Saturday, October 18, 2008

poem An Insinuation


Whether the weather
blows over or not I'll be
sitting here chilling.

Every God-given
day, damned or otherwise, is
another excuse.

A day to rise and
be still in situ and in
my very sinew.

poem Drench


Could rain fall as snow
and in flight form a bow of
crystalline color.

Leaves would float as light
and diffuse the heavenly
silence of autumn.

Jumble the remains
of drifting summer. Soak and
drench the memory.

Wednesday, October 15, 2008

Ellison hypes Oracle's data warehouse appliance

This story appeared on Network World at

Ellison hypes Oracle's data warehouse appliance

By James Kobielus , Network World , 10/07/2008

The high-end data warehousing wars are fast upon us. Vendors are launching ever more scalable DW solutions. And they're delivering them with more aggressive -- and slippery -- performance claims.

The DW industry's new battlefront is petabyte scalability. This refers to a DW platform's ability to ingest, store, process and deliver an order-of-magnitude more data than today's typical terabyte-size warehouses. In this regard, the competitive high ground is still held by pioneering DW-appliance provider Teradata. That vendor recently released a high-end, shared-nothing, massively parallel processing (MPP) DW appliance that can scale to an astounding 10 petabytes across as many as 1,024 compute/storage nodes.

Oracle and HP recently joined the petabyte battle with all guns blazing. At Oracle's annual OpenWorld conference, they jointly announced general availability of a new petabyte-scalable DW appliance: the HP Oracle Database Machine, which includes the HP Exadata Storage Server. They touted its "extreme" performance and scaling features, bolstering those claims through public demos and beta-tester testimonials.

Most significant, they enlisted none other than Oracle CEO Larry Ellison and HP honchos Mark Hurd and Ann Livermore to unveil the new offering from the conference's main stage.

Clearly, the HP Oracle Database Machine is highly strategic for both companies. It provides a platform for Oracle to sell more database licenses and for HP to sell more server and storage hardware into DW deployments. It will almost certainly get the partners onto vendor short lists, alongside Teradata, for petabyte-scale DW solutions, which are increasingly being deployed in such vertical markets as telecommunications, government and financial services.

Also, it helps them blunt the momentum of DW appliance up-and-comer Netezza, whose platform, like the new Oracle/HP offering, performs SQL processing in an intelligent storage layer, thereby accelerating queries and table scans against very large data sets.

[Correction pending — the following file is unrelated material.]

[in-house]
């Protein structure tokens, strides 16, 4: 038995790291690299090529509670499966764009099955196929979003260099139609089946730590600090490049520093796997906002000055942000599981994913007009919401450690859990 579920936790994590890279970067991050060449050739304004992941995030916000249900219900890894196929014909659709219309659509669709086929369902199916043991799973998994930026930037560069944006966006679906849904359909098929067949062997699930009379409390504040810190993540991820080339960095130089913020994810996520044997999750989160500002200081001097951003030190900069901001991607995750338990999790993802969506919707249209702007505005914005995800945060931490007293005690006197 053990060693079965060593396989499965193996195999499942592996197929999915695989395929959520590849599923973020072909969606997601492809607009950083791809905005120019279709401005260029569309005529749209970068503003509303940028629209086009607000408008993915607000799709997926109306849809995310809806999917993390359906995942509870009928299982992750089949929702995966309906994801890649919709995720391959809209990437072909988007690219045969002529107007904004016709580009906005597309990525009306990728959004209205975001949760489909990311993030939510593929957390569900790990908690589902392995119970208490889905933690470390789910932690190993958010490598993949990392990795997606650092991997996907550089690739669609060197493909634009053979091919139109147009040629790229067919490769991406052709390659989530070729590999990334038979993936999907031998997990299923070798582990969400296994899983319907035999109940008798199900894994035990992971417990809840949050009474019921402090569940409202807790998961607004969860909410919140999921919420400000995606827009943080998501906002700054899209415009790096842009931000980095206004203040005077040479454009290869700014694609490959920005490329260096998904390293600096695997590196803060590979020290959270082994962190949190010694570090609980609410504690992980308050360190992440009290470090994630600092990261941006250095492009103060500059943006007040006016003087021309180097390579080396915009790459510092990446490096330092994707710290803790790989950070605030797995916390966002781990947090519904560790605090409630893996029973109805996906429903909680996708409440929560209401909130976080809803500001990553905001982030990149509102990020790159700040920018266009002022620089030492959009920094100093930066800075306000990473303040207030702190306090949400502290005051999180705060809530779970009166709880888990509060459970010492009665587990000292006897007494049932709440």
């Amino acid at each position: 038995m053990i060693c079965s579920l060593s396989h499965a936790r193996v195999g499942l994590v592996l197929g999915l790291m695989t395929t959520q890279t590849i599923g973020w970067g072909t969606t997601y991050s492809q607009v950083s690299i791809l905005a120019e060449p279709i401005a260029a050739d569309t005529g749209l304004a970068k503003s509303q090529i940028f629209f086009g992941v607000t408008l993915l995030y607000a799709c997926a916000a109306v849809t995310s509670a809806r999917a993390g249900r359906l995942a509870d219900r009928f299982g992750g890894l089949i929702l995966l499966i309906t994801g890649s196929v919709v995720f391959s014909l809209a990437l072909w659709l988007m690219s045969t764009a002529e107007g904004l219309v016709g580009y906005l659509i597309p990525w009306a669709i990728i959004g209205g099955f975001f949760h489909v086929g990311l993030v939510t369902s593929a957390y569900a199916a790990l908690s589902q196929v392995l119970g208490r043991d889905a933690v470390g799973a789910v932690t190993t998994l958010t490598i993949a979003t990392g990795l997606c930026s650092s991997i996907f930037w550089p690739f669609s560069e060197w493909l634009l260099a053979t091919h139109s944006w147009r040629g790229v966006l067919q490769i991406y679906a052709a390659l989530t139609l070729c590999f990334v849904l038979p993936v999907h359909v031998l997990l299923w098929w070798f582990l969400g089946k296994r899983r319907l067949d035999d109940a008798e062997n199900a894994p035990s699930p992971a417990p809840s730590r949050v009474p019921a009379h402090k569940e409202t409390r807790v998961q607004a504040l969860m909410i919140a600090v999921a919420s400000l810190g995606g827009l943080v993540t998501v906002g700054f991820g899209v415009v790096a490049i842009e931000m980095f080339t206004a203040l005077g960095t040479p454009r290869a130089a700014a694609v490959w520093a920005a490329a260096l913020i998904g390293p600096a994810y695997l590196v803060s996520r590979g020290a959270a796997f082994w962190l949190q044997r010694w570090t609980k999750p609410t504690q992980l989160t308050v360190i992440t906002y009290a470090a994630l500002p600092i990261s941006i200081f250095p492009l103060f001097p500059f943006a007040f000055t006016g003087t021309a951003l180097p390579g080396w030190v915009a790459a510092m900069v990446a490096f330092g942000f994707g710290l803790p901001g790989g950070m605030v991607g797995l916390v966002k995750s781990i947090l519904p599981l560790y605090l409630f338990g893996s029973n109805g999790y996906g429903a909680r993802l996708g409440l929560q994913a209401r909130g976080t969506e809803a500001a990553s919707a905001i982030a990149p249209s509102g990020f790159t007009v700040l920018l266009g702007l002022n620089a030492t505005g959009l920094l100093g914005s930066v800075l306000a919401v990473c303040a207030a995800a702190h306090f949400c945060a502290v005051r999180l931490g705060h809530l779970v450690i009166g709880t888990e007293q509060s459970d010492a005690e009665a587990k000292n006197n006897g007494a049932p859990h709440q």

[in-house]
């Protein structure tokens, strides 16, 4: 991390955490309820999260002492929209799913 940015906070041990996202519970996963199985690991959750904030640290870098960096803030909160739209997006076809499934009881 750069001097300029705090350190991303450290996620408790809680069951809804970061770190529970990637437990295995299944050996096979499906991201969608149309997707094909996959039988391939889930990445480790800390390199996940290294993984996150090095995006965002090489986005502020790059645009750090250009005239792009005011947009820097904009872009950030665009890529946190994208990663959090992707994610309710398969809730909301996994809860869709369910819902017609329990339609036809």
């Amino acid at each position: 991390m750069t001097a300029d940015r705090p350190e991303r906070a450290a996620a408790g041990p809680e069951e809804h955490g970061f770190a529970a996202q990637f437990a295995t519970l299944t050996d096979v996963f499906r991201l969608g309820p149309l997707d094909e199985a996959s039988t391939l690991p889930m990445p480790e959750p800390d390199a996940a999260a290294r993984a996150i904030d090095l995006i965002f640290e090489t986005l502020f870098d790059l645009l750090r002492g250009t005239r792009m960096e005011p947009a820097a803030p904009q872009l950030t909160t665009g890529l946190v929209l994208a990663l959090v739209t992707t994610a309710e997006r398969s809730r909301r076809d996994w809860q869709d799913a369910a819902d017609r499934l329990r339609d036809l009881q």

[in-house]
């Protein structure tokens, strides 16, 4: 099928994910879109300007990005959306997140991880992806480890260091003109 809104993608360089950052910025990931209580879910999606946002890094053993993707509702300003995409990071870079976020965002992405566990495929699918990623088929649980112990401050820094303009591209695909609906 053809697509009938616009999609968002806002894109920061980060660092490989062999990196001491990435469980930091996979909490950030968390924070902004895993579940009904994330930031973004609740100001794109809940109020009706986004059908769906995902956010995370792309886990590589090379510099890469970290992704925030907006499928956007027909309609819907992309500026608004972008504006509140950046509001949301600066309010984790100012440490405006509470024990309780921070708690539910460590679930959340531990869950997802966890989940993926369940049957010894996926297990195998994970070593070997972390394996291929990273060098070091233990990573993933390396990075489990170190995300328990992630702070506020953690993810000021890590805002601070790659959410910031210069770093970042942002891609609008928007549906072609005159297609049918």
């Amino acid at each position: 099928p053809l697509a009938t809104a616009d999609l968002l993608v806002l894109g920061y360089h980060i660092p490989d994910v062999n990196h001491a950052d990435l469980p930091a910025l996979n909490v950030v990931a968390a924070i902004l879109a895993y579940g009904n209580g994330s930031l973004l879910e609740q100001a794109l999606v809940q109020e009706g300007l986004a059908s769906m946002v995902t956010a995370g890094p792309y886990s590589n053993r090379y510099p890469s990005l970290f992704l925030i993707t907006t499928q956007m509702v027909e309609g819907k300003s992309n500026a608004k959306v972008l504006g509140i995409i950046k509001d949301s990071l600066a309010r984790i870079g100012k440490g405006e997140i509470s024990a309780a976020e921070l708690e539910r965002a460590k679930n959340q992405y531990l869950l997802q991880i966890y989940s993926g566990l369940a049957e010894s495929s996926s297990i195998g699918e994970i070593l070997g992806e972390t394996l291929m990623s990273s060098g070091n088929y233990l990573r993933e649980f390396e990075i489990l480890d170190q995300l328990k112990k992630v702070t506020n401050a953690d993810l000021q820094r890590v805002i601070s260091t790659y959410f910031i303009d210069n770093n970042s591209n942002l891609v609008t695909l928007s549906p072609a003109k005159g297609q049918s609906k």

For sure, the recent Oracle/HP announcement was substantial and has shifted the competitive dynamics in the high-end DW market. But it was also an exercise in pure, albeit well-engineered, marketing hype. Predictably, it triggered an immediate firestorm of heated retorts from aggrieved competitors, which will almost certainly escalate in coming months.

In the fog of war, the first casualty is perspective, and that's certainly the case in this competitive fracas. Buyers of DW solutions should exercise extreme caution when evaluating the new Oracle/HP solution vis-à-vis comparably scalable offerings from Teradata, Sybase, Greenplum, IBM and others. You'll definitely need to apply the standard caveats to Larry Ellison's bold price/performance claims for his new monster DW appliance. And considering that Ellison was employing the native marketing speak of the DW arena, you'll need to apply the same grains of salt to his competitors' tails. Everybody in the DW market presents their self-serving performance story in much the same way as Oracle's big kahuna.

For starters, Ellison studded his talk with what might be regarded as the "virtuous coefficients" of DW performance enhancement: 10x, 20x, 30x, 40x, 50x, as high as 72x speedups have been documented by beta testers of the HP Oracle Database Machine. Of course, every DW professional knows that these performance boosts are extremely sensitive to myriad implementation factors, such as what you put in a SQL "where" clause, how many table joins you perform, whether and how you compress the data and so forth.

The performance enhancements are also relative to whatever DW configuration -- well-engineered or otherwise -- the beta testers had implemented prior to getting their hands on this shiny new uber-appliance. Note the tag line near the end of Ellison's presentation (emphasis added): "10-50x faster than current Oracle data warehouses."

Also, Oracle's big boss hammered Teradata and Netezza with benchmarks that were ostensibly apples-to-apples. However, Ellison's presentation seriously lacked the detailed footnoting that would be necessary to ascertain that he was indeed comparing his product against comparably configured instances of rival offerings that were processing comparable workloads. Where are those fast-talking, TV-commercial pharmaceutical disclaimer readers when we need them?

But even without aid of a magnifying glass, it was clear that Ellison was comparing his appliance directly to the Teradata 2550 and Netezza 10100 on the basis of a single common-denominator, configuration-wise: They all have a one-rack footprint. That's an odd basis for comparison. Those competitors do in fact have higher-end DW-appliance models, with more capacity, that might serve as a better basis for performance and price comparisons. Somehow, though, Oracle chose to overlook that fact. Why did it size up a 168-terabyte Oracle/HP machine against 43-terabyte offerings from Teradata and Netezza respectively?

Furthermore, Oracle somehow failed to benchmark these same solutions on the full range of performance criteria that actually matter in DW and business intelligence (BI) deployments, such as query response times, concurrent usage, mixed workload support, load speed and transaction throughput. Of course, even if Oracle had provided reliable, unbiased, third-party benchmarks in all of these areas, it would have been useless if the company didn't apply to comparably configured Teradata and Netezza offerings.

And the price-comparison chart -- including those same rival solutions -- was also seriously deficient. Most notably, the HP Oracle Database Machine's overall price, as presented by Ellison, lacked the requisite Oracle Database Real Application Cluster license fees. However, the stated prices for the Teradata and Netezza solutions definitely included the database management systems that come configured into those offerings (though, of course, Netezza has a free open source database, PostgreSQL, at the heart of its offering). So when you factor in all relevant costs, the new HP Oracle Database Machine doesn't look quite as attractive on the common-denominator of acquisition price per usable terabyte of production data.